You never know where or when the Lord will send you a gift. Jim was vistiting someone's house and saw a refrigerator magnet that read "Life is God's gift to us; what we do with it is our gift to him." Jim knew immediately that this would make a great song and God enabled him to pen Life Is A Gift. We got together and arranged the music one night, bringing this wonderful message to life.
As the appropriate bookend to Doubting Thomas, Molly O'Day's When My Time Comes To Go is a rousing bluegrass gospel extravaganza! This great song will leave you feeling happy, upbeat and ready to go!
If you'd like to order your copy of I Live For Him, click the "Add to Cart" button at the right and you'll be directed to PayPal. The CD is $15 + $3 shipping.
Slightly Bent - Bobby's Solo Project
We are very proud to present to you the latest project from Bobby Anderson, entitled Slightly Bent. This CD is mostly instrumental, featuring Bobby's versatility, skill and artistry on the 5-string banjo. This is not your typical bluegrass album, but something very special that is sure to endure for many years to come. If you want to experience the many different avenues of music that are created when this instrument is played by a true master, look no further. You have found it.
Mandolin: Jim Turpin Fiddle: Marjorie Hill and Pam Crowhurst Bass: Phil Preston, Jim Fox and Cas Haskell Guitar: Gene Burns (rhythm), Tom Dudley (lead), Chuck Wagner (rhythm and lead) and Gary Spence (rhythm and lead) Banjo: Seth "Little Earl" Rhinehart - 2nd banjo on New Point Special Vocals: Jim Turpin and April Smith on Carolina Waltz
Who's That Knockin' At My Door? is a deep, rootsy song penned by Pat Enright, who is a long-time member of the Nashville Bluegrass Band. Pat was ill with a fever one night and went to bed early. When he awoke the next morning, he found this song in his own handwriting next to the bed and didn't remember writing it!
Down The Road was written and originally recorded by Lester Flatt and Earl Scruggs. Through the years, many bands have recorded the song, and most of them stick pretty close to the Flatt and Scruggs style. Bobby Anderson has taken some liberties with this one and developed an arrangement that departs from the Flatt and Scruggs version, incorporating a banjo technique he terms "frailing".
When Bobby Anderson gets a little quiet time to himself, you never know what's going to happen. He wrote this swinging, bluesy tune while sitting around one quiet afternoon. We worked it up, threw in some backup vocals and here it is! You'll want to put your dancing shoes on for this one.
Written by Jim Turpin, Hit Me Again is a tribute to the Father of Bluegrass Music, Bill Monroe. Mr. Monroe's first band after parting with his brother Charlie was named the Blue Grass Boys, in honor of his home state of Kentucky. As his type of music crossed too many boundaries to be categorized, it was given a genre of its own and aptly named "Bluegrass" after his band. This song is somewhat of a history lesson in bluegrass music.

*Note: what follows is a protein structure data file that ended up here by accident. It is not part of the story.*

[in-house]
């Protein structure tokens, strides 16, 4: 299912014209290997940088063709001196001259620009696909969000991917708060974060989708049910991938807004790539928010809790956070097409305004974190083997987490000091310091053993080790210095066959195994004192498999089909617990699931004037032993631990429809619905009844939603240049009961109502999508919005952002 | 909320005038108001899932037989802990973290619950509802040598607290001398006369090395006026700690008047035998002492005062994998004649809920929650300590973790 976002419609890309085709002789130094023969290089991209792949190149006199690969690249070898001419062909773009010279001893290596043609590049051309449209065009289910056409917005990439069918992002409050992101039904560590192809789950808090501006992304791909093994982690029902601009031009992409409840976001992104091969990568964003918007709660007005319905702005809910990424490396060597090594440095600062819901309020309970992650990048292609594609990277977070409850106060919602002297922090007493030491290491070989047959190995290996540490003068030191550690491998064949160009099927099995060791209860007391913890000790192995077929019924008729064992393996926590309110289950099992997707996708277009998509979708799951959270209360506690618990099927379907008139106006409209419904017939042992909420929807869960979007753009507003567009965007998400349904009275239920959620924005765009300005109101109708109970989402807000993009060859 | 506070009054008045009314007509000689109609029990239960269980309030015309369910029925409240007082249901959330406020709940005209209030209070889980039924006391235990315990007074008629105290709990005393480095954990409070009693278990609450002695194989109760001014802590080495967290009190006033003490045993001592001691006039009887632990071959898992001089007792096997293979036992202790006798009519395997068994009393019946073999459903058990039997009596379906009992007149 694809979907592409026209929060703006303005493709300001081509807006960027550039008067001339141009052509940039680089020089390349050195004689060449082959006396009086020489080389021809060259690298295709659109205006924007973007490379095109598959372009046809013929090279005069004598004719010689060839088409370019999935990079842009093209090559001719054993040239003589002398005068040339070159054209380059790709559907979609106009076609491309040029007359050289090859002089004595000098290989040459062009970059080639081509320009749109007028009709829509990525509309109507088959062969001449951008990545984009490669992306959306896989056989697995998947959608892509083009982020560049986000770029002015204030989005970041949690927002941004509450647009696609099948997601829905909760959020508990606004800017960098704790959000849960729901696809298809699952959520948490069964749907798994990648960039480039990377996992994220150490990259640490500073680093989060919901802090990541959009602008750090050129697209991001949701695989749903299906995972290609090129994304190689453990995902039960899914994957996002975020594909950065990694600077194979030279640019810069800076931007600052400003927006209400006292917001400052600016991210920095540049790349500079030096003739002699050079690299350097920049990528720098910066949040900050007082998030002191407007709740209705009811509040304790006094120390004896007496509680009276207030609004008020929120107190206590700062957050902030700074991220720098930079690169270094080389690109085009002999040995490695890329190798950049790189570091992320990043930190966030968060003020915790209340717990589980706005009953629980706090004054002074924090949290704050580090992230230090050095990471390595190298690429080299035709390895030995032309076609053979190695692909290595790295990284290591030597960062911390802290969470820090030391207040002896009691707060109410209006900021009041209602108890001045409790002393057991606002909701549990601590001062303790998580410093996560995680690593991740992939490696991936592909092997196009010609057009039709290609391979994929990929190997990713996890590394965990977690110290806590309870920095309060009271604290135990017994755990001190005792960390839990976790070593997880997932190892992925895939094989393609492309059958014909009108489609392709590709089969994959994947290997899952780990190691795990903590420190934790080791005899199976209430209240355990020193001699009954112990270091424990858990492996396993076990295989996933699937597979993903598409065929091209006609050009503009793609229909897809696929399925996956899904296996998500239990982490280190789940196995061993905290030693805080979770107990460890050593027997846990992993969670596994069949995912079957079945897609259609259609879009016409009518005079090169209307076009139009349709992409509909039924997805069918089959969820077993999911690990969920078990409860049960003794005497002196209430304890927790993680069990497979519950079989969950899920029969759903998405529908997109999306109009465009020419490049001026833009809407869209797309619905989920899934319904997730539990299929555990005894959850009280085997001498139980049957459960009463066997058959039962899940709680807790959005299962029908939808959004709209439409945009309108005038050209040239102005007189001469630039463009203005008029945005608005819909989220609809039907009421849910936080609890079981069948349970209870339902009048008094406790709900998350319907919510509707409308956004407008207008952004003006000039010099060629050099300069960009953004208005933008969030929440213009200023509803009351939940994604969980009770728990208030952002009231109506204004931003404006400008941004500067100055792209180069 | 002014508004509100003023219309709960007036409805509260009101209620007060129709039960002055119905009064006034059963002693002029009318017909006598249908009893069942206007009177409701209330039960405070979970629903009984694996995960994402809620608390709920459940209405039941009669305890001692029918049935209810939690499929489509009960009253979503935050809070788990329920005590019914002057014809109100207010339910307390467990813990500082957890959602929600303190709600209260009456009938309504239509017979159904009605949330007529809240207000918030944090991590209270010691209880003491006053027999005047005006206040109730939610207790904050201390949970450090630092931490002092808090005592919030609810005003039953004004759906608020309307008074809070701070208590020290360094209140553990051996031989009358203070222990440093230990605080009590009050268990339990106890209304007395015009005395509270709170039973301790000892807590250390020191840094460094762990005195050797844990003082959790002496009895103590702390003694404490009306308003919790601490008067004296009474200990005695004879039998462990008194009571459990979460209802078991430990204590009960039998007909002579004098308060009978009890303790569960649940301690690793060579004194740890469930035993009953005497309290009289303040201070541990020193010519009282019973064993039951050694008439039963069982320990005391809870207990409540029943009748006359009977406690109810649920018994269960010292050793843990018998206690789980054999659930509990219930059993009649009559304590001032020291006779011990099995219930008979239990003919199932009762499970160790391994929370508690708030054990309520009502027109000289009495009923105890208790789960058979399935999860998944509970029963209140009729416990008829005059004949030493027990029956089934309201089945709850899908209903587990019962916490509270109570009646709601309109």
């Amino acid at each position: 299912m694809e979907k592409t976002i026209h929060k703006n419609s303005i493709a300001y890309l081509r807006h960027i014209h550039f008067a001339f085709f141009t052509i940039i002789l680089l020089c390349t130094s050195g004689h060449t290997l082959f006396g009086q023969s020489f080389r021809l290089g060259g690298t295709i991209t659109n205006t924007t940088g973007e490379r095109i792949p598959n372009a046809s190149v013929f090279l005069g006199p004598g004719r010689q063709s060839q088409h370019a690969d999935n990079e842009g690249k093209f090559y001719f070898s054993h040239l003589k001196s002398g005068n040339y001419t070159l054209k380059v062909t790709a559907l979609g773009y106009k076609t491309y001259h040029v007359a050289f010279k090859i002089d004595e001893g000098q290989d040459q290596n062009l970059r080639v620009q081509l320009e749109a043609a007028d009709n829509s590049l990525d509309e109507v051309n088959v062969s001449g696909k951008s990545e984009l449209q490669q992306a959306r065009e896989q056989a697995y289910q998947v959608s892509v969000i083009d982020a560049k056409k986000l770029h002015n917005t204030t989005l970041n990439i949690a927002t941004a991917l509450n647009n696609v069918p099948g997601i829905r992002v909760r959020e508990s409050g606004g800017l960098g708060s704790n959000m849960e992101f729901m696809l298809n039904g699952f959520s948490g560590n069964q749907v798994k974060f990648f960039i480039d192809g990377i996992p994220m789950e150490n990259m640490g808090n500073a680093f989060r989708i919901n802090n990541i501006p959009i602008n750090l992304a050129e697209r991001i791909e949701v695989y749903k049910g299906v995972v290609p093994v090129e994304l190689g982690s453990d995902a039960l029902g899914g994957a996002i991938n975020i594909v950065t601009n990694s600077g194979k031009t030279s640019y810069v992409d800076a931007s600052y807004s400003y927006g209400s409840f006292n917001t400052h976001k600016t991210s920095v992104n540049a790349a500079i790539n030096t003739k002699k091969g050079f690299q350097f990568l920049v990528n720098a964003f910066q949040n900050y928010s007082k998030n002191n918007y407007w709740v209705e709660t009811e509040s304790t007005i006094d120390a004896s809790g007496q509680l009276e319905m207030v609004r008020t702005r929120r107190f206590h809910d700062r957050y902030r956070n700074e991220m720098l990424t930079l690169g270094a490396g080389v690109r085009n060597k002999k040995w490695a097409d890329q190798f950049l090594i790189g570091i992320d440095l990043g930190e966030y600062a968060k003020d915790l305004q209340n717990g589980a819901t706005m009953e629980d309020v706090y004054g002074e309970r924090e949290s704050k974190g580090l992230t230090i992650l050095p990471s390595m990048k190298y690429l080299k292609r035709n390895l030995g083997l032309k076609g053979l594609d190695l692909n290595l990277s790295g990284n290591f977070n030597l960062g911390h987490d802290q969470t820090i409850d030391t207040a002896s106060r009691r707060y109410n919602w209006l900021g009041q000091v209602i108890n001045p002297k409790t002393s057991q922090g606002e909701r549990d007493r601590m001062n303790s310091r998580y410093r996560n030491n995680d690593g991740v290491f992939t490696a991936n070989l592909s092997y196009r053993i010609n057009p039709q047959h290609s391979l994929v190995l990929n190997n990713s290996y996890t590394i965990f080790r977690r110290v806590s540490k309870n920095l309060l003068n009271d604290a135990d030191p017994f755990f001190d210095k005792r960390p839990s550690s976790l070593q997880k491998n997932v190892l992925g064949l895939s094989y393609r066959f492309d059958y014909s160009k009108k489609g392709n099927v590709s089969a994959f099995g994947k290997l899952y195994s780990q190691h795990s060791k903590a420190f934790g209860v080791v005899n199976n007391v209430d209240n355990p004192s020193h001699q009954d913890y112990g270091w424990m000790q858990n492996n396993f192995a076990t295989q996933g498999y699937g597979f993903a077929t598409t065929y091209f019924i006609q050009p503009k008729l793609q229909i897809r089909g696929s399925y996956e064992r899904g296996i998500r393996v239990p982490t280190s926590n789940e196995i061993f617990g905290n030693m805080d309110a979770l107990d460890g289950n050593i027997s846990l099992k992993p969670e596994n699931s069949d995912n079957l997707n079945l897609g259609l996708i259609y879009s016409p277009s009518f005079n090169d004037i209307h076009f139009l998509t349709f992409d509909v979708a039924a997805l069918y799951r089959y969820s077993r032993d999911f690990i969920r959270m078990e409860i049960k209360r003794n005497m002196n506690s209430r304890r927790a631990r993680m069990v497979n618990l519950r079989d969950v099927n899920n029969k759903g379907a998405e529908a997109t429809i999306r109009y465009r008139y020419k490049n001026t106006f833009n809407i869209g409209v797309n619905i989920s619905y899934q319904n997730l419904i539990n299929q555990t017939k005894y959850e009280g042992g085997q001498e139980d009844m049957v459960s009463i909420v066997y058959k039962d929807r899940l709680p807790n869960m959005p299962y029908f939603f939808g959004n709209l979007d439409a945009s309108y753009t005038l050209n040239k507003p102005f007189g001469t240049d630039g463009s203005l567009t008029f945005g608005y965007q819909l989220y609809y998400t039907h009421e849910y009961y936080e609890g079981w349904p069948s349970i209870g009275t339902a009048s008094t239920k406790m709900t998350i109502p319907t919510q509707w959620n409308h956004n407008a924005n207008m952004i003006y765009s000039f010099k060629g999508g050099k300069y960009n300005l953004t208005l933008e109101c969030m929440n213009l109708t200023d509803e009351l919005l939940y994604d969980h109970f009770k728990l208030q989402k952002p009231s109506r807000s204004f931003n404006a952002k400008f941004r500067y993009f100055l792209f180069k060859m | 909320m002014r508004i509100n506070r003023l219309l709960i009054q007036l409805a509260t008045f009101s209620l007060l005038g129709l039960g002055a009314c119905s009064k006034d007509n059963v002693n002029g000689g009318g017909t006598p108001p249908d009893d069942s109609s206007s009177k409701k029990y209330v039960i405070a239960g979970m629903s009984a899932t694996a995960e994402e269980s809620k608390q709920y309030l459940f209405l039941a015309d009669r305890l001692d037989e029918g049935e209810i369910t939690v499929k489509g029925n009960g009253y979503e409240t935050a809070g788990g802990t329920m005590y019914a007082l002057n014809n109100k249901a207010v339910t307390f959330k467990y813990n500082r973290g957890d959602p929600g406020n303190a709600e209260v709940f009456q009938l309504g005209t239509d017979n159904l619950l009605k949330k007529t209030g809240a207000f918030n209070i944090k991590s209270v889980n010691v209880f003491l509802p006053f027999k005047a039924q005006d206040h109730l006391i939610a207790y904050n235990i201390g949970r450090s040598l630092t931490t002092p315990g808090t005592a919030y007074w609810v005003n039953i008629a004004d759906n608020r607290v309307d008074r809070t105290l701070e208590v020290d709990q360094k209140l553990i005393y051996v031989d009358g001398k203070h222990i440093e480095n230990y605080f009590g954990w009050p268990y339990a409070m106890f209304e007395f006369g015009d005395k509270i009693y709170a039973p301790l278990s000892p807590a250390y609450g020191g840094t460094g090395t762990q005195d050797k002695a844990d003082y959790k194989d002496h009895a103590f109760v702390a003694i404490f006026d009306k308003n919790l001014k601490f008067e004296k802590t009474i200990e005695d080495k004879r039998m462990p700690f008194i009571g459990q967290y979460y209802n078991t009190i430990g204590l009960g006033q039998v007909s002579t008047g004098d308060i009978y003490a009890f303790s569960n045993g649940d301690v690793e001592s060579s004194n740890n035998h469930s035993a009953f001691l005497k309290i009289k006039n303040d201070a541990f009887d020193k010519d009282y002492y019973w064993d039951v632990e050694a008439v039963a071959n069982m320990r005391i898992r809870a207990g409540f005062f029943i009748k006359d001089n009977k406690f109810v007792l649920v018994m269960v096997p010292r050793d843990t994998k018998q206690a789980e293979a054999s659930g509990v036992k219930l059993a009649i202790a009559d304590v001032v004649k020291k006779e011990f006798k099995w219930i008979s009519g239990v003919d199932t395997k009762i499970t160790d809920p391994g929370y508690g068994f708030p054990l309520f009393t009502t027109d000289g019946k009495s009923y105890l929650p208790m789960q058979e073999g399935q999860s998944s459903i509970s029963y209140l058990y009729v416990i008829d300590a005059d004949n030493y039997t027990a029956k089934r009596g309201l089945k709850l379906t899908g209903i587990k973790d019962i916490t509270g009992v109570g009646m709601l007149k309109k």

Hank Williams wrote many great songs during his short life, and it seemed everything he wrote became a hit. Your Cheatin' Heart was a sad, lonely song that Hank crooned night after night on the road, and one of his most well-known pieces of music. As a banjo player with a different outlook on life, Bobby Anderson thought it would be fun to "grassitize" this one and put a different spin on it. We hope Hank doesn't mind.
Bluegrass music is full of songs about all sorts of bad things like drinking and killing, but when you put a good upbeat tempo with the words, it doesn't seem so bad. Darling Corey is a very old song that bounces along while telling a story of some outlaws making illegal whiskey and getting killed. You gotta have at least one of these songs to be bluegrass!
Another Bobby Anderson original, Blue Mountain Girl is a story told from the viewpoint of a lonely man whose true love left with another man. He just wants her to come back home to the Smoky Mountains.
We're not sure who wrote this one, since there aren't any copyright records for it, but this cut was inspired by the Vassar Clements version. We slowed it down and "bluesed it up" a little to come up with this arrangement that really swings.
At many of our shows, someone will come up and ask for a waltz. Usually it's "Tennessee Waltz" or "Kentucky Waltz", as these are very popular bluegrass waltzes. Bobby Anderson figured it was time someone from North Carolina wrote a waltz for our state, so he came up with "Carolina Waltz". The tune was so good that Jim Turpin decided it deserved some words and he wrote a simple verse and chorus. Jim's sister, April Smith, joins us on this track to enhance this great tune with some wonderful female harmony.
Ain't Nobody Gonna Miss Me When I'm Gone is a classic traditional bluegrass song written by Lester Flatt. Jimmy Martin performed this song regularly throughout his career, as well as many other acts. It is a popular old standard you're likely to hear anywhere bluegrass is played.
An unlikely song for a bluegrass band, Evangelina was written by truck stop favorite Hoyt Axton and Ken Higginbotham. This one has a unique Mexican flare, and Bobby lays down some banjo licks that will have you looking for your lost shaker of salt. (You Jimmy Buffet fans will know what I mean when you hear it!) We wore our sombreros in the studio when we recorded this one.
It seems we can't cut a CD without a Hank Williams gospel song on it. We recorded A House Of Gold on Carolina Calling, and on Hit Me Again we've included Ready To Go Home. I don't think Hank knew he was writing bluegrass, but we're sure glad we figured it out. Hold on to your hat when you hear the ending!
If you'd like to order your copy of Hit Me Again, click the "Add to Cart" button at the right and you'll be directed to PayPal. The CD is $15 + $3 shipping.